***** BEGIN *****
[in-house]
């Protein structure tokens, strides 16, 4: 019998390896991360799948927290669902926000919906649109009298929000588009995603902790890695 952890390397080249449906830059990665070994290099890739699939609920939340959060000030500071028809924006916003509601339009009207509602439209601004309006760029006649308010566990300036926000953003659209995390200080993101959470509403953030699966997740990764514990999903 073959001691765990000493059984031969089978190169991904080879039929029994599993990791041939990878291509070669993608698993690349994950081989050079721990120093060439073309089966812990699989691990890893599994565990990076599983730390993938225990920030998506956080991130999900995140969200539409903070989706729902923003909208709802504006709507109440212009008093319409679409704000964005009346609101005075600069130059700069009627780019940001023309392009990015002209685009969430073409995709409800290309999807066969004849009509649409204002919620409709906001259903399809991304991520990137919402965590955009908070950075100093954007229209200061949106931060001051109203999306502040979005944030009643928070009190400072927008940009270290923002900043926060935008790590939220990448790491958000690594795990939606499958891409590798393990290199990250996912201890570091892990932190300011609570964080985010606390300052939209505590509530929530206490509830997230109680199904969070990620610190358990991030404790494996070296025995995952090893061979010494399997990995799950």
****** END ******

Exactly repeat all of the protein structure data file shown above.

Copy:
[in-house]
């Protein structure tokens, strides 16, 4: 019998390896991360799948927290669902926000919906649109009298929000588009995603902790890695 952890390397080249449906830059990665070994290099890739699939609920939340959060000030500071028809924006916003509601339009009207509602439209601004309006760029006649308010566990300036926000953003659209995390200080993101959470509403953030699966997740990764514990999903 073959001691765990000493059984031969089978190169991904080879039929029994599993990791041939990878291509070669993608698993690349994950081989050079721990120093060439073309089966812990699989691990890893599994565990990076599983730390993938225990920030998506956080991130999900995140969200539409903070989706729902923003909208709802504006709507109440212009008093319409679409704000964005009346609101005075600069130059700069009627780019940001023309392009990015002209685009969430073409995709409800290309999807066969004849009509649409204002919620409709906001259903399809991304991520990137919402965590955009908070950075100093954007229209200061949106931060001051109203999306502040979005944030009643928070009190400072927008940009270290923002900043926060935008790590939220990448790491958000690594795990939606499958891409590798393990290199990250996912201890570091892990932190300011609570964080985010606390300052939209505590509530929530206490509830997230109680199904969070990620610190358990991030404790494996070296025995995952090893061979010494399997990995799950």